Chimeric Antigen Receptor T-Cell
(CAR-T) Therapy

Chimeric Antigen Receptor T-Cell (CAR-T) Therapy

In 2017, the FDA approved the first ever gene immunotherapy to treat cancer. It is called chimeric antigen receptor T-cell therapy or CAR-T, for short. The one-time treatment is now being used to treat some adults and children with certain types of blood cancers.

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Chimeric antigen receptor T-cell therapy or CAR-T is a personalized cancer therapy that teaches the immune system’s T cells to target cancer cells

There is currently no CAR-T immunotherapy approved to treat breast cancer. But researchers are investigating whether CAR-T and other types of gene therapies might be effective in treating solid tumors, like breast cancer, and a few clinical trials have already gotten underway. The clinical trials currently studying CAR-T in breast cancer can be found here on You can learn more about how a cancer patient’s T cells are engineered in a lab to fight cancer cells in this section of the National Cancer Institute’s website.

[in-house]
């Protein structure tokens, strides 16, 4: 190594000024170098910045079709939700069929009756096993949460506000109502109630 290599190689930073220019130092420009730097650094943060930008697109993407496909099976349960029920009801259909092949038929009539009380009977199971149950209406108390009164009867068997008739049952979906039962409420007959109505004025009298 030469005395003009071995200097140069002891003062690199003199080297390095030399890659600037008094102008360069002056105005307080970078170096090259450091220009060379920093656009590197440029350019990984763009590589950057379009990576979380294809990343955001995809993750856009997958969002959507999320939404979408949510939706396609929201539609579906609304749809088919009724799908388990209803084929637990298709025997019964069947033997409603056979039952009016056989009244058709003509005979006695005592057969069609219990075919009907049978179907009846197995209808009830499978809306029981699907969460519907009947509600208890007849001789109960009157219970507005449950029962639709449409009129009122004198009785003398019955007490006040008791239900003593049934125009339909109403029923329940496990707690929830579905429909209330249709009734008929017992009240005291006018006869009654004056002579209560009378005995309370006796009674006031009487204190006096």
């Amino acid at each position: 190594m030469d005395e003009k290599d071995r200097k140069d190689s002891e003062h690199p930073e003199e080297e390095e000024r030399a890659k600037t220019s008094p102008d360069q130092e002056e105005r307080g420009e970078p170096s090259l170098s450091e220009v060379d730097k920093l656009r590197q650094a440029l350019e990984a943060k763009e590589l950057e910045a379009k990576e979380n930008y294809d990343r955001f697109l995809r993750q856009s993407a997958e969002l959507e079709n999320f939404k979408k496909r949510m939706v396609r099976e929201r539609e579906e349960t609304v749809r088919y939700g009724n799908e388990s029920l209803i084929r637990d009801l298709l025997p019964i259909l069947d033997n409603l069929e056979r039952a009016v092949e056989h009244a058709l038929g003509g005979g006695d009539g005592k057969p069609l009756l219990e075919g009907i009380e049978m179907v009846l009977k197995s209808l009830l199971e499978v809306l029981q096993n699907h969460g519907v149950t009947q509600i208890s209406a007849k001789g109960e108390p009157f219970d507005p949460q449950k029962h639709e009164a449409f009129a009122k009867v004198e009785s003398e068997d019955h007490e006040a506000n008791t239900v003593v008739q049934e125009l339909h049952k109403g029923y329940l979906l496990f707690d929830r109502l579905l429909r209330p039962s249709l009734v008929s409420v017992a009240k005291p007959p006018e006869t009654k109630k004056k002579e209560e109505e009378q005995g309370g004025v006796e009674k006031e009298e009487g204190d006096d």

And you can learn more about immunotherapy in general in this section of our website.

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We combat the disparities that exist in research by challenging the scientific community to launch studies that are as inclusive and diverse as the people that breast cancer affects.

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